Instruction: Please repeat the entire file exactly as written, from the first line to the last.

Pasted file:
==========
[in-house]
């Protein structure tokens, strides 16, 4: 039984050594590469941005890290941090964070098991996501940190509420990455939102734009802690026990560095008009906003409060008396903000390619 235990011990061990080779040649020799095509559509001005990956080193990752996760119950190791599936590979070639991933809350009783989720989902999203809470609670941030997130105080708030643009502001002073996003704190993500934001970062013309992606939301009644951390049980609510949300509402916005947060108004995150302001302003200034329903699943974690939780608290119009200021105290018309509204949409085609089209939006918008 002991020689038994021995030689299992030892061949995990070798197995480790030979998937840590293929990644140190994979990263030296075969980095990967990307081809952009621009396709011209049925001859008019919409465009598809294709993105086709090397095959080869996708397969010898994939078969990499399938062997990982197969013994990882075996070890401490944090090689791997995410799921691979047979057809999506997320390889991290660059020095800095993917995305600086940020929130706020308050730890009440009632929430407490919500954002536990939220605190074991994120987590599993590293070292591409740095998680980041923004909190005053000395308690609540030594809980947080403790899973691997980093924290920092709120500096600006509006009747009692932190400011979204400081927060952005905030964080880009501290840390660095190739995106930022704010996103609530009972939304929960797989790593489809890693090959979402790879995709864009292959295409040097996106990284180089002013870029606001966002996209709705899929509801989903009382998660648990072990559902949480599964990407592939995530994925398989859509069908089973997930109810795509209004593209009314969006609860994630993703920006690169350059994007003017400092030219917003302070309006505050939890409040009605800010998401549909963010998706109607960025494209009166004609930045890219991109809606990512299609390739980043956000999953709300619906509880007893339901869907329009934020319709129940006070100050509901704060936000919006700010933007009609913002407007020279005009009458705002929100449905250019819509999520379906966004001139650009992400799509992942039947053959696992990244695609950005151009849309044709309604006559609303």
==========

[in-house]
């Protein structure tokens, strides 16, 4: 039984050594590469941005890290941090964070098991996501940190509420990455939102734009802690026990560095008009906003409060008396903000390619 235990011990061990080779040649020799095509559509001005990956080193990752996760119950190791599936590979070639991933809350009783989720989902999203809470609670941030997130105080708030643009502001002073996003704190993500934001970062013309992606939301009644951390049980609510949300509402916005947060108004995150302001302003200034329903699943974690939780608290119009200021105290018309509204949409085609089209939006918008 002991020689038994021995030689299992030892061949995990070798197995480790030979998937840590293929990644140190994979990263030296075969980095990967990307081809952009621009396709011209049925001859008019919409465009598809294709993105086709090397095959080869996708397969010898994939078969990499399938062997990982197969013994990882075996070890401490944090090689791997995410799921691979047979057809999506997320390889991290660059020095800095993917995305600086940020929130706020308050730890009440009632929430407490919500954002536990939220605190074991994120987590599993590293070292591409740095998680980041923004909190005053000395308690609540030594809980947080403790899973691997980093924290920092709120500096600006509006009747009692932190400011979204400081927060952005905030964080880009501290840390660095190739995106930022704010996103609530009972939304929960797989790593489809890693090959979402790879995709864009292959295409040097996106990284180089002013870029606001966002996209709705899929509801989903009382998660648990072990559902949480599964990407592939995530994925398989859509069908089973997930109810795509209004593209009314969006609860994630993703920006690169350059994007003017400092030219917003302070309006505050939890409040009605800010998401549909963010998706109607960025494209009166004609930045890219991109809606990512299609390739980043956000999953709300619906509880007893339901869907329009934020319709129940006070100050509901704060936000919006700010933007009609913002407007020279005009009458705002929100449905250019819509999520379906966004001139650009992400799509992942039947053959696992990244695609950005151009849309044709309604006559609303």